The Levels of Mobile SecurityGood Technology CTO on Ensuring Data Privacy, Security
Mobility has quickly evolved from being a "project" to an enterprise platform. What are the key security and privacy considerations when managing enterprise mobility? Good Technology CTO Nicko van Someren shares insight.
To start with, van Someren says, security leaders must understand today's evolved enterprise mobility environment. Mobile devices are ubiquitous, and whether they are employee-owned or enterprise-issued, they all contain data that is owned by different constituents. And each of these constituents has unique security and privacy needs.
"In the past, mobility has meant getting email while you're on the move," van Someren says. "But, increasingly, users within enterprises don't want to just get email; they want to carry out an entire workflow on their mobile devices."
It's a whole new challenge to secure entire business processes, van Someren says, as well as provide appropriate security levels for the data on those devices.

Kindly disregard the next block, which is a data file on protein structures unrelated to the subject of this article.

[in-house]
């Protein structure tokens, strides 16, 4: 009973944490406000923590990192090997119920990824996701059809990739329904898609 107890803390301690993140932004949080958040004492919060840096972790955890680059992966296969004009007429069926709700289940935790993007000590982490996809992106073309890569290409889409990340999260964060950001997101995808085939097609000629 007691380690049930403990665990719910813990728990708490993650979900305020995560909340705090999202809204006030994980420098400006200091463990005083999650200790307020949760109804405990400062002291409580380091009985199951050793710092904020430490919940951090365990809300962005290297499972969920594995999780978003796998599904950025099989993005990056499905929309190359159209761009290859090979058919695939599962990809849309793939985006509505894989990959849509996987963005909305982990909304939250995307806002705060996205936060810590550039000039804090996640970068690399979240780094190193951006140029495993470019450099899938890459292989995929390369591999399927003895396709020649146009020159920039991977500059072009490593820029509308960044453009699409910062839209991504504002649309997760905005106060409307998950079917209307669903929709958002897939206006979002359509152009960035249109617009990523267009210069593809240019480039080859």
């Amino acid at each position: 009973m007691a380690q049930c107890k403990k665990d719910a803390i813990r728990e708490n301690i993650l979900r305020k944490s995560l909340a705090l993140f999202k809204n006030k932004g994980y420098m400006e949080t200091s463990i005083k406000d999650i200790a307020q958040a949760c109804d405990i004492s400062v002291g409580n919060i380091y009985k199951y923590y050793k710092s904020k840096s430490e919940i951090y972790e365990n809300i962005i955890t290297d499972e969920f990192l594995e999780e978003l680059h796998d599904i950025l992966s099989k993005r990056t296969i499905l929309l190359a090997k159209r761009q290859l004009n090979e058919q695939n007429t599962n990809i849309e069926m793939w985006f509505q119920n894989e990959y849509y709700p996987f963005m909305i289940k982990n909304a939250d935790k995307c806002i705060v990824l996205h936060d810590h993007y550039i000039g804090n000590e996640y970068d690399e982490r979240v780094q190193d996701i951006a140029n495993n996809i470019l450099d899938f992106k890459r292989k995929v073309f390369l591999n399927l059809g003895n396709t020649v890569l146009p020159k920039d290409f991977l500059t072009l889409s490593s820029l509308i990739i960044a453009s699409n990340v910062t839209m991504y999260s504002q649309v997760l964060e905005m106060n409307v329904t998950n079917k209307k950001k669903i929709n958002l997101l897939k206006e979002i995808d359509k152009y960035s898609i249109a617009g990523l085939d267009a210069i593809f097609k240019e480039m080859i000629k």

"The enterprise doesn't have as much control over the system, the device and the network," van Someren says. "So they need to find a way to control the data without necessarily controlling the device."
In an interview about enterprise mobility, van Someren discusses:
- The evolution of enterprise mobility;
- The distinct security levels to be serviced;
- The tools and skills needed to ensure security and privacy.
van Someren is the Chief Technology Officer of Good Technology where he is in charge of future technology strategy and research. He has extensive experience in the security industry. Prior to joining Good he served as Chief Security Architect at Juniper Networks, responsible for leading the technology direction for the company's Network Security products. Before joining Juniper, he was founder and CTO of the security technology company nCipher Plc. where he led the research team and directed the technical development. He holds a doctorate and First Class degree in computer science from Cambridge University in the UK. He is a fellow of both the Royal Academy of Engineering and the British Computer Society.